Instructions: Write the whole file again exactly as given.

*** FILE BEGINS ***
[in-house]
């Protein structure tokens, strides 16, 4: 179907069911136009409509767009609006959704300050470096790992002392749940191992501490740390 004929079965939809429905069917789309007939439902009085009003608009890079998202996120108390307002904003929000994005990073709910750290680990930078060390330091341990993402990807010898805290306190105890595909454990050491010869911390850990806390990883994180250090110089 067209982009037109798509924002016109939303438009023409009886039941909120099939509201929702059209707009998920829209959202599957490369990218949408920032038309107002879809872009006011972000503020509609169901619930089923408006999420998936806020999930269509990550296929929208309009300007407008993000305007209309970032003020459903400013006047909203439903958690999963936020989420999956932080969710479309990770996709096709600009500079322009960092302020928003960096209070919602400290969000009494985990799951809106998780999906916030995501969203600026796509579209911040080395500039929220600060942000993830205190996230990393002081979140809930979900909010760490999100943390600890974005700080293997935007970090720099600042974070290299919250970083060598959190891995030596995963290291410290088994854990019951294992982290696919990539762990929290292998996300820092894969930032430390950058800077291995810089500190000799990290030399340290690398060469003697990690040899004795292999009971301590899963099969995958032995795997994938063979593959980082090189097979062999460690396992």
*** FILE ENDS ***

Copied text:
[in-house]
């Protein structure tokens, strides 16, 4: 179907069911136009409509767009609006959704300050470096790992002392749940191992501490740390 004929079965939809429905069917789309007939439902009085009003608009890079998202996120108390307002904003929000994005990073709910750290680990930078060390330091341990993402990807010898805290306190105890595909454990050491010869911390850990806390990883994180250090110089 067209982009037109798509924002016109939303438009023409009886039941909120099939509201929702059209707009998920829209959202599957490369990218949408920032038309107002879809872009006011972000503020509609169901619930089923408006999420998936806020999930269509990550296929929208309009300007407008993000305007209309970032003020459903400013006047909203439903958690999963936020989420999956932080969710479309990770996709096709600009500079322009960092302020928003960096209070919602400290969000009494985990799951809106998780999906916030995501969203600026796509579209911040080395500039929220600060942000993830205190996230990393002081979140809930979900909010760490999100943390600890974005700080293997935007970090720099600042974070290299919250970083060598959190891995030596995963290291410290088994854990019951294992982290696919990539762990929290292998996300820092894969930032430390950058800077291995810089500190000799990290030399340290690398060469003697990690040899004795292999009971301590899963099969995958032995795997994938063979593959980082090189097979062999460690396992």